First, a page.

While there seems to be an emphasis on process in industry (scrum, etc.,), I'm not sure how meaningful it is outside of your manager / team communicating and otherwise paying attention. The current emphasis in industry often seems like one of (well-meaning) lemmings under some strange Darwinian process, providing no understanding of how the social system forms the end product. We still have basic surface questions like how interchangeable are these fads and many deeper ones such as from Mark Wegman (how do we debug the processes and what are tools to do so?). Perhaps a useful way to interpret the seeming emphasis in industry is that a symptom of some deep problem(s) are emerging.

### Software engineering != civil engineering

Just to be clear, analogies between software engineering and civil engineering break down very rapidly.

For example, in civil engineering one might say "they don't build 'em like they used to", indicating that buildings have actually decreased in construction quality. In general, in the Boston area, you will find:

• Improved building codes for electrical; for examples, (1) replacing a two-pronged outlet with a grounded outlet or GFCI outlet (2) mandated placing electrical outlets every 6 feet in new buildings, because it is safer to plan for people to need extra plugs than for them to overload some surge protector.
• Minimum height off the floor for second story and above windows, in all new construction; omittance requires filing for and being approved for a variance, because the code exists to protect children from falling out of windows - Bottom line: some aesthetic beauty is lost by significantly limiting the height of oversized windows; for example, you cannot see out the window just by sitting at the dinner table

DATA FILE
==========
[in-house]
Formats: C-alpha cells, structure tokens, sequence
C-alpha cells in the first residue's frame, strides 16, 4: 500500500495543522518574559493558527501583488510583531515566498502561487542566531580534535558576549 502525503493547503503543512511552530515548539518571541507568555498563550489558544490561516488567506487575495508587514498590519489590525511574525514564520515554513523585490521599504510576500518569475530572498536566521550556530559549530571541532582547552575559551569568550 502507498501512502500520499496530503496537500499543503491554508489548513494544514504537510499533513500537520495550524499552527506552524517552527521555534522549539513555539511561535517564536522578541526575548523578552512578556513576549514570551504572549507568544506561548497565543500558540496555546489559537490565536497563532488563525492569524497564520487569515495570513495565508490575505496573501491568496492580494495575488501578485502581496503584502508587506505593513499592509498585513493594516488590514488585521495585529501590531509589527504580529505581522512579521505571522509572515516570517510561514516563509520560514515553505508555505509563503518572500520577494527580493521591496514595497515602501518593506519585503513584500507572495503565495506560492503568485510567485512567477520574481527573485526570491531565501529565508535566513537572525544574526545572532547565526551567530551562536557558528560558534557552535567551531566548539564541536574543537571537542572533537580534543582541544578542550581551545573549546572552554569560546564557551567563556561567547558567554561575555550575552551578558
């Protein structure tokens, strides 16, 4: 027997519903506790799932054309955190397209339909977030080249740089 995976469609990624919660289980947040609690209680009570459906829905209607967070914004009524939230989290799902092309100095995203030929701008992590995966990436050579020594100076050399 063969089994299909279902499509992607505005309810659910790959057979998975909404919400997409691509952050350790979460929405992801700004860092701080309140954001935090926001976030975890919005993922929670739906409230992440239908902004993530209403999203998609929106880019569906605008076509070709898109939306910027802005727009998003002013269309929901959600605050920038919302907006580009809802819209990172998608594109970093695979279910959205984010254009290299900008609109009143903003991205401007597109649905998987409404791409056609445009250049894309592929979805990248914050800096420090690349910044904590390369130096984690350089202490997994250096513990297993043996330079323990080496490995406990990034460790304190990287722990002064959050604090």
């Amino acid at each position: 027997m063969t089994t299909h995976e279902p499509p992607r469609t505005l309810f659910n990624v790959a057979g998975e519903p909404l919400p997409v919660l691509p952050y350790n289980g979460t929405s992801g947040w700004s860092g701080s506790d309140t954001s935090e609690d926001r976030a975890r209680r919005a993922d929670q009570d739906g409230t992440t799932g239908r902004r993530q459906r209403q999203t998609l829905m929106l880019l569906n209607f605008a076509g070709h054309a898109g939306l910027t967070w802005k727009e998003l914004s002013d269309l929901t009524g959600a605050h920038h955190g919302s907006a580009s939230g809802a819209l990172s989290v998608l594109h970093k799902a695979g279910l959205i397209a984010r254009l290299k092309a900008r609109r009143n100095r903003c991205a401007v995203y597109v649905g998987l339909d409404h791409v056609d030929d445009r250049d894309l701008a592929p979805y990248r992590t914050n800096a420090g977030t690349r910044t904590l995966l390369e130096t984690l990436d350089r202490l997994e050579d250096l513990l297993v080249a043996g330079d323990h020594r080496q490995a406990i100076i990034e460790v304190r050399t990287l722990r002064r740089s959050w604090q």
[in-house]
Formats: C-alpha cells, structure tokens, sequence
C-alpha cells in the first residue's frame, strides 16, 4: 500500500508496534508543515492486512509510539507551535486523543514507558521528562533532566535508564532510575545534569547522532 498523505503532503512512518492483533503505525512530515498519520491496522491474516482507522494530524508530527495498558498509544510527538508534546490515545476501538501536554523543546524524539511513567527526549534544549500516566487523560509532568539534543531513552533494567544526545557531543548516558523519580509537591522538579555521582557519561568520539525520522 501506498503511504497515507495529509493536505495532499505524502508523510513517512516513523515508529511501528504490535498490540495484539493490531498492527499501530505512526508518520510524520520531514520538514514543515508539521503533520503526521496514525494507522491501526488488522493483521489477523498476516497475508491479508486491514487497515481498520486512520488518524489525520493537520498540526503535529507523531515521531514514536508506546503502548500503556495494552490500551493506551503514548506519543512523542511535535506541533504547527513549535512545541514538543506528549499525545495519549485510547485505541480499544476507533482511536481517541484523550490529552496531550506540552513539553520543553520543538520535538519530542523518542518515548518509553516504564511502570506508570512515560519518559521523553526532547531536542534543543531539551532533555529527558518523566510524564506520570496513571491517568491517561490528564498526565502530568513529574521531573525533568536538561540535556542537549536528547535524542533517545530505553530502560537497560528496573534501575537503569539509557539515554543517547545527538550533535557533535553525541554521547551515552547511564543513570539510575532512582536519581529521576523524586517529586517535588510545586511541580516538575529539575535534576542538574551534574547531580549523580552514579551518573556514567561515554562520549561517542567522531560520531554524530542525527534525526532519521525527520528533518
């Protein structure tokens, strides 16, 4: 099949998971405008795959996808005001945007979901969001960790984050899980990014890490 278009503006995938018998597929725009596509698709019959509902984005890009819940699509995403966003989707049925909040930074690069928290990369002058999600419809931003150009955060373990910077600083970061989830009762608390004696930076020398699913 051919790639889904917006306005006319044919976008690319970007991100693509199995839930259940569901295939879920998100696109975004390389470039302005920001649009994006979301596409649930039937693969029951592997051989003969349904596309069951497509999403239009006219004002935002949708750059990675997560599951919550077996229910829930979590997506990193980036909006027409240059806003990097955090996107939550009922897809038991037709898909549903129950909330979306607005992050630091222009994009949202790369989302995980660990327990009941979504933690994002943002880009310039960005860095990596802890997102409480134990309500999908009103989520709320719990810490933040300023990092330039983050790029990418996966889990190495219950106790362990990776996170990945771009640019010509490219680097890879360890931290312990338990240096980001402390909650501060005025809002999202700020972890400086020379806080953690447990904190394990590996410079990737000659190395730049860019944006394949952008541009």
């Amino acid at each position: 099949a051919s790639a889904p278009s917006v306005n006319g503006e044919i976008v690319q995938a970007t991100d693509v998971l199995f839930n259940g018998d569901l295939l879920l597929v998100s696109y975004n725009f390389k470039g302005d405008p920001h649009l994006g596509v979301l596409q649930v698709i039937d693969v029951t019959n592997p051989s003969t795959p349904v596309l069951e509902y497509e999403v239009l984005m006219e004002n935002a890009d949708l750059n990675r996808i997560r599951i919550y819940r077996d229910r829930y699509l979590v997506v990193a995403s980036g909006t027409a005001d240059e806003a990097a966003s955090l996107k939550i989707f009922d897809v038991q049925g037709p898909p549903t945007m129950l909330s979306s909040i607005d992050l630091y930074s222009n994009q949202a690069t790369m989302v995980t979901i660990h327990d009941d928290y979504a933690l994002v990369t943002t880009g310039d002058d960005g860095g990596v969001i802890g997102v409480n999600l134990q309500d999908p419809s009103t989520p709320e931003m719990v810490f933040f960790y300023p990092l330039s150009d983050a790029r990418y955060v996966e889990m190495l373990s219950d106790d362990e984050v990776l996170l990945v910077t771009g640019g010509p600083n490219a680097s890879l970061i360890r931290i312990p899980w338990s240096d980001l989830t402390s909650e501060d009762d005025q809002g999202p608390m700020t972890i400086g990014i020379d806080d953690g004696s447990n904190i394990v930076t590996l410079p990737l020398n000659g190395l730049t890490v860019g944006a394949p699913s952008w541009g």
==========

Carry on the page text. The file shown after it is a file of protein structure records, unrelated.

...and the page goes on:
• Houses have better foundations 100 years ago than they did today; computers are the only invention that has continuously gone down in cost every year since their inception - you cannot say the same thing, for example, with concrete, since right now China has cities with 100 million people in it (3x the population size of all of California) and they are focused on building up those places into mega-cities

Generally speaking, in software, programs actually get better when good processes are enforced. If software engineers say "they don't build 'em like they used to", it generally means the old way was crap! The only exception might be the quasi-elegance of a one-pass compiler that fits in a few KB of memory. But that will gradually be knocked down, too, I think.

### Re: Software engineering â‰  civil engineering

Re: comment-60139â€¦

Perhaps software engineering is nothing like civil engineering but there is no denying that it is very much like plumbing.